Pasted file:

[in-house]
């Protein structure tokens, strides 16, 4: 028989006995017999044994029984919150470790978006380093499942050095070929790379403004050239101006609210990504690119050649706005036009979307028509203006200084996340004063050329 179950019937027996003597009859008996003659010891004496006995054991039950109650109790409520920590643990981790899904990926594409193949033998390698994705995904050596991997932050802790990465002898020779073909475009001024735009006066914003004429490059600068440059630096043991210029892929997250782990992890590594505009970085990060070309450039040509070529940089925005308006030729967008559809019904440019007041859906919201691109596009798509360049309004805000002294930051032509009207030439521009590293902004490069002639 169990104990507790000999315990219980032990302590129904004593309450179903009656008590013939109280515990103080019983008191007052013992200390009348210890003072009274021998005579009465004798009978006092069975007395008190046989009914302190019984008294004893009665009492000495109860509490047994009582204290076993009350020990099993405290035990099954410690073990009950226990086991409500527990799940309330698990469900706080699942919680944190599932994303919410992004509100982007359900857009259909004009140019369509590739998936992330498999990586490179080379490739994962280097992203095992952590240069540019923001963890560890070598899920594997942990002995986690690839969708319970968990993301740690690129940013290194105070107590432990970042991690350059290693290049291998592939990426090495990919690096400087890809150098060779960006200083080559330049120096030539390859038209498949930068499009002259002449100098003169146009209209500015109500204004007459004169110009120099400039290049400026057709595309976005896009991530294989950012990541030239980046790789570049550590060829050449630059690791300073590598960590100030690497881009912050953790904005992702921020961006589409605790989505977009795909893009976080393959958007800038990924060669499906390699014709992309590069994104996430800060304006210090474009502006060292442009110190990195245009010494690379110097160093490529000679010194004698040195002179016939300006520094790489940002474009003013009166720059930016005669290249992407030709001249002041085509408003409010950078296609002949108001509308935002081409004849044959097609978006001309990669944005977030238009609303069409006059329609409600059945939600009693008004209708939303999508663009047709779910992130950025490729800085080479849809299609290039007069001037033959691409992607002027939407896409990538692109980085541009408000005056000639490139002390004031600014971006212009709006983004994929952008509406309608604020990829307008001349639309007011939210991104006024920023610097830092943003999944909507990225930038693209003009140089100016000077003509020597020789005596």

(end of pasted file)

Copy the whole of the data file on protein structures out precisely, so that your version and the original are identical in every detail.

[in-house]
């Protein structure tokens, strides 16, 4: 028989006995017999044994029984919150470790978006380093499942050095070929790379403004050239101006609210990504690119050649706005036009979307028509203006200084996340004063050329 179950019937027996003597009859008996003659010891004496006995054991039950109650109790409520920590643990981790899904990926594409193949033998390698994705995904050596991997932050802790990465002898020779073909475009001024735009006066914003004429490059600068440059630096043991210029892929997250782990992890590594505009970085990060070309450039040509070529940089925005308006030729967008559809019904440019007041859906919201691109596009798509360049309004805000002294930051032509009207030439521009590293902004490069002639 169990104990507790000999315990219980032990302590129904004593309450179903009656008590013939109280515990103080019983008191007052013992200390009348210890003072009274021998005579009465004798009978006092069975007395008190046989009914302190019984008294004893009665009492000495109860509490047994009582204290076993009350020990099993405290035990099954410690073990009950226990086991409500527990799940309330698990469900706080699942919680944190599932994303919410992004509100982007359900857009259909004009140019369509590739998936992330498999990586490179080379490739994962280097992203095992952590240069540019923001963890560890070598899920594997942990002995986690690839969708319970968990993301740690690129940013290194105070107590432990970042991690350059290693290049291998592939990426090495990919690096400087890809150098060779960006200083080559330049120096030539390859038209498949930068499009002259002449100098003169146009209209500015109500204004007459004169110009120099400039290049400026057709595309976005896009991530294989950012990541030239980046790789570049550590060829050449630059690791300073590598960590100030690497881009912050953790904005992702921020961006589409605790989505977009795909893009976080393959958007800038990924060669499906390699014709992309590069994104996430800060304006210090474009502006060292442009110190990195245009010494690379110097160093490529000679010194004698040195002179016939300006520094790489940002474009003013009166720059930016005669290249992407030709001249002041085509408003409010950078296609002949108001509308935002081409004849044959097609978006001309990669944005977030238009609303069409006059329609409600059945939600009693008004209708939303999508663009047709779910992130950025490729800085080479849809299609290039007069001037033959691409992607002027939407896409990538692109980085541009408000005056000639490139002390004031600014971006212009709006983004994929952008509406309608604020990829307008001349639309007011939210991104006024920023610097830092943003999944909507990225930038693209003009140089100016000077003509020597020789005596």